Pressing On Through Frustration

I try really hard not to complain about my epilepsy, my brain injury and the complicated side effects of the five medications that I take everyday, but it is frustrating. It’s frustrating when I could depend on myself in the past and I can’t anymore. There is just so much that is different.

Last week I completely freaked out in my weight class when the instructor asked me to count how many people were there. I have trouble counting groups of anything because I can’t figure out how to group things in an order so that I will know what has been counted and what has not been counted. Short of asking everyone to stand up and then sit down after I point to them I was literally at a loss for what to do. I just tried to count the mats on the floor and then I added a few for good measure. I walked out of class wondering how I had turned into someone who is afraid to silently count people who aren’t even looking or talking to me. Bizarre.

I miss the human connection that I used to have. Sometimes it can be so hard. Conversations can be so strained and down right exhausting. My mind is slow and my speech is even slower. When I try to speak, the words don’t sound right coming out of my mouth so I repeat them. They still don’t sound right. So I slow my speech to pay attention to everything I’m saying, but they still sound wrong, so I repeat them again, and then I sound ridiculous.  Then I’m embarrassed and I quit trying. Sometimes I don’t understand what people are talking about so I can’t even enter the conversation. Years ago I could have.  Now I just stand silent.

It feels like forever since I’ve felt like myself. I’m not sure I know who that is anymore. When I make mistakes is it because I’m just getting a little older and trying to multi task too much or is it because of my brain injury and the side effects of the epilepsy medicine? Can I drop just one medicine that causes the worst side effects or is the risk of seizure too great? A seizure could be fatal. The risk is too great. I have to press on through the frustration.

I’m still learning. I’m still growing. I’m still trying to embrace my new me, my new world and my new normal. I’m trying really hard to like it. Some days are easier than others. Today was not an easy day.

Copyright © Gatewood Campbell, December 2011


The Decision to Walk Away Comes Full Circle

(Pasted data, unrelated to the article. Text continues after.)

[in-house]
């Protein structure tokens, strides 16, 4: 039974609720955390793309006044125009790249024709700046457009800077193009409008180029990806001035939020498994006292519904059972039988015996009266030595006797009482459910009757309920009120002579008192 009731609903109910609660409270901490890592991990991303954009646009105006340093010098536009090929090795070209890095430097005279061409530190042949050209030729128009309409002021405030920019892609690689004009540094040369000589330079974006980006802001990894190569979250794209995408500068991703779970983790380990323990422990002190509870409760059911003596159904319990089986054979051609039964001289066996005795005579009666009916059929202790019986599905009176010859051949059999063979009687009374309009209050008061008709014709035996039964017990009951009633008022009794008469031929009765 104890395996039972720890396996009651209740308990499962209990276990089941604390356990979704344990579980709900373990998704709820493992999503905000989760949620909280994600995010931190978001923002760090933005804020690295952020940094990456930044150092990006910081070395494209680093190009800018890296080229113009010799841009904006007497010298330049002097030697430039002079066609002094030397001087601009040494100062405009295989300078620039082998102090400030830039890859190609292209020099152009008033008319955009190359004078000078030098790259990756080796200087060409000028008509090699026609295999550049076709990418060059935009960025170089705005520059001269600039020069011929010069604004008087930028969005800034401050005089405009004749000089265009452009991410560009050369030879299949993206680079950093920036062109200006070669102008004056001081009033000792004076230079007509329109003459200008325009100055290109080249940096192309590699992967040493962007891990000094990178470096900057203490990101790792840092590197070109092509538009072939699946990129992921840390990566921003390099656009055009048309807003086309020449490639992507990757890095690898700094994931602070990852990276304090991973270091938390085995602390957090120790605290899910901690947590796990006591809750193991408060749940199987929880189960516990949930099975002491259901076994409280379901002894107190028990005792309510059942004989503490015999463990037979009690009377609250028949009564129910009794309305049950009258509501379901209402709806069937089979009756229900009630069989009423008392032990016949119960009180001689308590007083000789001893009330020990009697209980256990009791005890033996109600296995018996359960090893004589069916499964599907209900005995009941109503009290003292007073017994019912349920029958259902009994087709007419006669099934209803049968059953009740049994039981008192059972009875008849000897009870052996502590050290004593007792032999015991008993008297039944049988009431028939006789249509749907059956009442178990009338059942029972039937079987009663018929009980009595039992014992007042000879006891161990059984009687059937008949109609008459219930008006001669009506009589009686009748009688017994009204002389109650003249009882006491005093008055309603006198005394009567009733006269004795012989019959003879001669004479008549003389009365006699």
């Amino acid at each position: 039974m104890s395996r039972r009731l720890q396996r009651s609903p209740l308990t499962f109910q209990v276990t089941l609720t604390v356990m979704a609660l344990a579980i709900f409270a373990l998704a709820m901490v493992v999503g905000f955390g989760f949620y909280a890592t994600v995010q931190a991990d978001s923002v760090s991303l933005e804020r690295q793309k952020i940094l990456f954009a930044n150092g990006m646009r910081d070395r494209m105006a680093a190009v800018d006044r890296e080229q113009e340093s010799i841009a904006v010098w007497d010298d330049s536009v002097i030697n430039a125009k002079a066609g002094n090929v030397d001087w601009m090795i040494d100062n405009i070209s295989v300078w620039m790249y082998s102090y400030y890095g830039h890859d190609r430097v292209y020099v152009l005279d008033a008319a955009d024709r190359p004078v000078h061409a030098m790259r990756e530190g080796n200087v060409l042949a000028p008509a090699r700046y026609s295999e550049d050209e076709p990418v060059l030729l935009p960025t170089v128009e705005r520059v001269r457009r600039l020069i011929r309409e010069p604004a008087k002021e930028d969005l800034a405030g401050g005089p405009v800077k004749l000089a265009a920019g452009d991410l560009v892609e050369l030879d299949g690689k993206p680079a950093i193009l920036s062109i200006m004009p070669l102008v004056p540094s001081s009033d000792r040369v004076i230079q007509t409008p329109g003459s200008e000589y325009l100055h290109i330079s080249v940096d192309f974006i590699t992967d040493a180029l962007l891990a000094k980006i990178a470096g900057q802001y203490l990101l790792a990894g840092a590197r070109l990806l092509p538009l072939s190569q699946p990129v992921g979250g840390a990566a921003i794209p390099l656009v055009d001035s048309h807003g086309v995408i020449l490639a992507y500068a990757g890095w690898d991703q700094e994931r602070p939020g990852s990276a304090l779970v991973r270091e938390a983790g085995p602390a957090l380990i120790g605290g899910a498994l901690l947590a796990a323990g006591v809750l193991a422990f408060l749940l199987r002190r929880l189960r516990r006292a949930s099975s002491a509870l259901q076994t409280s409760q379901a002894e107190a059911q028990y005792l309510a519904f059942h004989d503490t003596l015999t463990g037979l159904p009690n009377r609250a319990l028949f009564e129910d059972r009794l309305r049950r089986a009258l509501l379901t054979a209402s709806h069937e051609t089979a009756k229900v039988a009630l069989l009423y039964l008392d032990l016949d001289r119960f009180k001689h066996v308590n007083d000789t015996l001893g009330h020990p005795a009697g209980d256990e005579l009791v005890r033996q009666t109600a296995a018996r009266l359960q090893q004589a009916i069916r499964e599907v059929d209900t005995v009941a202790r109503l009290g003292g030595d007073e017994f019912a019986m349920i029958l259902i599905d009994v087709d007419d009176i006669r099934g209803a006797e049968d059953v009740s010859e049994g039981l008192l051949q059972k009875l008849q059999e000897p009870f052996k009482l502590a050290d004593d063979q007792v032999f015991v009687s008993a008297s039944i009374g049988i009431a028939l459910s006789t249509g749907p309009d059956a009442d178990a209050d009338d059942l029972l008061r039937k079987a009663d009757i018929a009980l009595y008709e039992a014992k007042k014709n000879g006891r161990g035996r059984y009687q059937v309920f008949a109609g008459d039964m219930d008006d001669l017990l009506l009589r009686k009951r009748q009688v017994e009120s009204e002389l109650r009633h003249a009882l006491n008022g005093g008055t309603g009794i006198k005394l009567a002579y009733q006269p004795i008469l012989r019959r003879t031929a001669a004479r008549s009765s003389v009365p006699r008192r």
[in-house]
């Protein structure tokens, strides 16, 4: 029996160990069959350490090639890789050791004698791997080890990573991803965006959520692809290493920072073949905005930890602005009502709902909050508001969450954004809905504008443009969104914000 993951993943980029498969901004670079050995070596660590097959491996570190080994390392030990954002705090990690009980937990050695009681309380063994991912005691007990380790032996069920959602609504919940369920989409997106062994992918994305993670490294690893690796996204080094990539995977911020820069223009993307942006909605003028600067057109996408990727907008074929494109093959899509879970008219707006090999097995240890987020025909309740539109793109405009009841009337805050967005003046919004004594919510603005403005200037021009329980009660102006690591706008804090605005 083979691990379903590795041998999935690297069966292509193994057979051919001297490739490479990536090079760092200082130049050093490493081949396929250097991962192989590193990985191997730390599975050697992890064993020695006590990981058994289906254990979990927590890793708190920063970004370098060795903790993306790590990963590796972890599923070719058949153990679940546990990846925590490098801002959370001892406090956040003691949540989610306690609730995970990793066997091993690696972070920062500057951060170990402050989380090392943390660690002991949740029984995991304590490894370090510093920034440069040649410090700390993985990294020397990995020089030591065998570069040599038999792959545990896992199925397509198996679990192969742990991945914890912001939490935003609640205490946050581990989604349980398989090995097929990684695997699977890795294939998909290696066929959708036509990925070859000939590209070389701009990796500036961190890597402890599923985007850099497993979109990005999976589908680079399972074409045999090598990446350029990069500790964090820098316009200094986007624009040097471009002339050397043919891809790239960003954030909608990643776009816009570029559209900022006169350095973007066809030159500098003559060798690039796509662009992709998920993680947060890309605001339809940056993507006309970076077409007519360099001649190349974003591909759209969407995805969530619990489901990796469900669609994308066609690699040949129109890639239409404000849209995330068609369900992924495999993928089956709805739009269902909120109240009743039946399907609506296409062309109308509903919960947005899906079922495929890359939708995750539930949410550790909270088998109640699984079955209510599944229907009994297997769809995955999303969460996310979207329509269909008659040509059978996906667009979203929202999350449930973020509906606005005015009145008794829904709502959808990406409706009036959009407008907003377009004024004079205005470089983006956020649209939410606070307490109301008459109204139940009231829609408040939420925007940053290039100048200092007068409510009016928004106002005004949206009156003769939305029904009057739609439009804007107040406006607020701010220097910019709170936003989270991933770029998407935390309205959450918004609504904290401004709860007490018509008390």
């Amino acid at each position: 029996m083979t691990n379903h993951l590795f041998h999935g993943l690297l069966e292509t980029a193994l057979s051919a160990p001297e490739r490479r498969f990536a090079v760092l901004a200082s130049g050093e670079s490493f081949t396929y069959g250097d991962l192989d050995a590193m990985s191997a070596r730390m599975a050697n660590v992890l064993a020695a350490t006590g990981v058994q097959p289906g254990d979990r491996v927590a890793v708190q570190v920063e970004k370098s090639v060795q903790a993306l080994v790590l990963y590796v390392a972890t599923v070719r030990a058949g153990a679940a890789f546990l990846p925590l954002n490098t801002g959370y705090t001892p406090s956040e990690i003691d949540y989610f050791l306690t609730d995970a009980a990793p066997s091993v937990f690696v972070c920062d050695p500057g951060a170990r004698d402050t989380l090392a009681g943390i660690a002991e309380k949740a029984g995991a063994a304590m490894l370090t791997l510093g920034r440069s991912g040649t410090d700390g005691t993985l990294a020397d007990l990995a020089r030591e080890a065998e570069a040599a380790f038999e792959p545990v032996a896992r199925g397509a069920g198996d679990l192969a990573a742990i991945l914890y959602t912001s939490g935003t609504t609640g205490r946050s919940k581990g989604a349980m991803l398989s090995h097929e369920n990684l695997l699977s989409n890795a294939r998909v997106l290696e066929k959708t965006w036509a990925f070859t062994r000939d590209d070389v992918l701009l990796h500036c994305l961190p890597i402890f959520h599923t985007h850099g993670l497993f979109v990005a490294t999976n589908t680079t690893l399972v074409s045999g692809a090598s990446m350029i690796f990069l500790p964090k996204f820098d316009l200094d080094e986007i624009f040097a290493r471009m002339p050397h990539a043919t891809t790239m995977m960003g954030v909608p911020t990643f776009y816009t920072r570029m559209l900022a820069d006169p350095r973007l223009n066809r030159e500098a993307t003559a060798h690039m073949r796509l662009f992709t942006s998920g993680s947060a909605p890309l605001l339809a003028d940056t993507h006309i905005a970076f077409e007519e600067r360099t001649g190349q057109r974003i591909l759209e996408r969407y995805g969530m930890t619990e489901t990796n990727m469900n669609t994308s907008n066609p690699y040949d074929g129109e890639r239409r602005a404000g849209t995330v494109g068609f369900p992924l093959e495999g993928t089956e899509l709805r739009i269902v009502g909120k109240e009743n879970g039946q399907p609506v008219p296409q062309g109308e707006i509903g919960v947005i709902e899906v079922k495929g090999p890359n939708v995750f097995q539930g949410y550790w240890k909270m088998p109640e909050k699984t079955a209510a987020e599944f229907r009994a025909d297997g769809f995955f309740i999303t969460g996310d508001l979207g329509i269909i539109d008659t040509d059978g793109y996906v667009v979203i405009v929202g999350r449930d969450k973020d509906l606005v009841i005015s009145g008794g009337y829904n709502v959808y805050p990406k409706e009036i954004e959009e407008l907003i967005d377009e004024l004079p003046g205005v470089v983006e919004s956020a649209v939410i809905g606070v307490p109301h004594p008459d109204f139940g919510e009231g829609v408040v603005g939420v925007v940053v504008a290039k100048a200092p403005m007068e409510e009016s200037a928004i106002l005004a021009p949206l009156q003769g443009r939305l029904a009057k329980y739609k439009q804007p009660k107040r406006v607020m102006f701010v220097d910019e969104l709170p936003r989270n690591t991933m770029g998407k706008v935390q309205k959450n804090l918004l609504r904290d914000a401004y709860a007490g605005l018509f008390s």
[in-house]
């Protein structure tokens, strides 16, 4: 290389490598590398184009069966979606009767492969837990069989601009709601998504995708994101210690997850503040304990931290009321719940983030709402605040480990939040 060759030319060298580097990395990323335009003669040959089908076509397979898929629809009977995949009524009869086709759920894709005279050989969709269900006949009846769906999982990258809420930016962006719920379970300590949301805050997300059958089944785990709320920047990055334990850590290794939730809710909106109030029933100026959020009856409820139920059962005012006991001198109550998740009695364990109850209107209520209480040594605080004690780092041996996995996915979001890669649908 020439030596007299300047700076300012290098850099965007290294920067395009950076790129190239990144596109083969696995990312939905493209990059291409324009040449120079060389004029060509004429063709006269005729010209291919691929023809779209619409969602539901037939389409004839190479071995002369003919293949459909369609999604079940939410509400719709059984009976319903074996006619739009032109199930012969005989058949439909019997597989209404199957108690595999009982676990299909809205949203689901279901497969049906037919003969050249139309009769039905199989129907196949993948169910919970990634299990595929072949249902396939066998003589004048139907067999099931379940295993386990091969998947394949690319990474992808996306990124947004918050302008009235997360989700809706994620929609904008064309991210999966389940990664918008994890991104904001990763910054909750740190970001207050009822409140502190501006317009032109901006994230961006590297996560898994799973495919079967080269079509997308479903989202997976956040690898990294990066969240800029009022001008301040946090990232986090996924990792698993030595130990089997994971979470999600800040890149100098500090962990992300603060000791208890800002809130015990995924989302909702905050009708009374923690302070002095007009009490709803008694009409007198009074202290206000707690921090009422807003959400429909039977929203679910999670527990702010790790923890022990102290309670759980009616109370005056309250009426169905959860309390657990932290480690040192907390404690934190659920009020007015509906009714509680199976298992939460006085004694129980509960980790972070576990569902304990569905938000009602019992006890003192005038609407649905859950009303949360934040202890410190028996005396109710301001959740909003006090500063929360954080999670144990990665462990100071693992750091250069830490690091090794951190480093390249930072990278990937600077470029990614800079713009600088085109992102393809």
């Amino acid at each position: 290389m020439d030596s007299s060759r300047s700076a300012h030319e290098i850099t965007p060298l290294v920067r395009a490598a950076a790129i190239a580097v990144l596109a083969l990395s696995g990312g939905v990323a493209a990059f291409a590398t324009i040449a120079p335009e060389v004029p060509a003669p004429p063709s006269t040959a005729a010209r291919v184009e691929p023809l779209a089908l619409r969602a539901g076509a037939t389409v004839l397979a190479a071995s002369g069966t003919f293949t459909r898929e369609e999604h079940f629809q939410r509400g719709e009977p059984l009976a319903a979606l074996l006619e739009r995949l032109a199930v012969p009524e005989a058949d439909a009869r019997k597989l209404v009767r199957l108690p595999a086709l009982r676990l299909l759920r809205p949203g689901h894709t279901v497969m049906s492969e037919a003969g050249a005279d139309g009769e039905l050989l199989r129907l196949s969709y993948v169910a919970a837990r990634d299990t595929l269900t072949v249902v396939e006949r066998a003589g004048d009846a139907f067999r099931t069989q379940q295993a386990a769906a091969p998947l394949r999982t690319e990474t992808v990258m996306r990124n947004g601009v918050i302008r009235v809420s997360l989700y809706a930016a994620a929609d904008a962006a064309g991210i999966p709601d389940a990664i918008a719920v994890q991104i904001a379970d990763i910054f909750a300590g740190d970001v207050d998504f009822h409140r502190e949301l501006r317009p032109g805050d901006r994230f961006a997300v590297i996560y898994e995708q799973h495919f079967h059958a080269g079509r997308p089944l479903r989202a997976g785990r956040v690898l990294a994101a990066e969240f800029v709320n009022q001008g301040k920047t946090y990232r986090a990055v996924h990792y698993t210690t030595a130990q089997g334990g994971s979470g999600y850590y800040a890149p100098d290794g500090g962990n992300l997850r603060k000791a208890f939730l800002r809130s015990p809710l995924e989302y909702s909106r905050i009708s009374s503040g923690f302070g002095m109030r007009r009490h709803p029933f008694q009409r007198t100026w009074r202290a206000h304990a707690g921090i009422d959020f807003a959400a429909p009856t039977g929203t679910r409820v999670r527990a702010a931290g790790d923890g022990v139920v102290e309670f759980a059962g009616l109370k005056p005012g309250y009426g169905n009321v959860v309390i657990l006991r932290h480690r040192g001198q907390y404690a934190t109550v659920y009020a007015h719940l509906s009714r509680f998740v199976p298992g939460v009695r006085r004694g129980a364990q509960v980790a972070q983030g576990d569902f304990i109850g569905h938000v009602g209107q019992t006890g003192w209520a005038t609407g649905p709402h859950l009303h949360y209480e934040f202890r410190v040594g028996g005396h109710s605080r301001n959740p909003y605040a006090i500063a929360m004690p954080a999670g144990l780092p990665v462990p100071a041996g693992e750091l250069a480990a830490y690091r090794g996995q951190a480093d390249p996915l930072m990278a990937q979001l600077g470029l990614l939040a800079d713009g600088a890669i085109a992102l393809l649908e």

After my accident and Epilepsy diagnosis I tried to continue working. I put every ounce of energy I had into my job. I worked in a church and I had been there 12 years. I had seen tremendous growth over those years. It was a place and a community of people that had captured a huge part of my heart and my life.  My job was people driven. My ministry was about helping people feel welcome and comfortable. It was my responsibility to guide them into the church and help them find their niche. Ironic, given that I was working so hard to make people feel comfortable, yet I felt so incredibly uncomfortable. Post injury, I was different and I knew it. My brain functioned differently. Before the injury I could look at point A, envision point Z and immediately get to work on the plan to get there, no matter how complicated the task. Post injury, I could look at point A, envision point Z, but everything in the middle was blank. I had no idea how to do it, I mean I had absolutely no clue where to begin and I didn’t have anyone to help me. The expectations and demands placed on me did not change, but my ability did. I would stare at memos listing things I was supposed to work on, and the words blurred from the tears falling off my face. I didn’t know how to accomplish what needed to be done and I had no where to turn for help. Behind my blank stares, what people didn’t know was that I was afraid to even answer the phone. Many times I didn’t understand the questions people asked me and if it required my short term memory to form an answer I couldn’t do it. I relied on voicemail to take messages so I could replay the messages multiple times before attempting to devise a plan to answer the needs of the caller before calling them back. I rarely returned emails in the same day, because I was overwhelmed everytime the dumb computer dinged that I had a new message. I wanted to scream “I’m doing the best that I can!”  The stress of not being able to perform at work was detrimental to my recovery. I started having seizures in my office. Sometimes I could sense them coming and had enough time to call Johnny and manage to speak enough words that let him know I needed help. More than once he had to leave his job and come sit with me until the seizure passed.  Sometimes I wasn’t able to call Johnny or my Mom for help, so I would sit in my office, all alone, hoping that I had taken my anti-seizure meds soon enough to limit the seizure. As this routine became more frequent…work, stress, seizure…work, stress, seizure…my neurologist encouraged me to take a hard look at my life. She said it was no longer in the best interest of my health to try to work. This memo I understood…Point A was seizures…Point Z was seizure free. The path to get there meant eliminating unnecessary stressors in my life. The unnecessary stress was my job. I tried to make sense of her advice. Yes, it made logical sense, but it didn’t make heart sense. How could it be right to walk away from ministry? How could walking away from people who needed help be right?  For months my doctor and I would have the same discussion….”you need to quit your job”….”yeah, but it’s ministry and I can’t just walk away from ministry. How can it be God’s plan to walk away from ministry?”  This mental back and forth conversation was getting very old…and so were the seizures.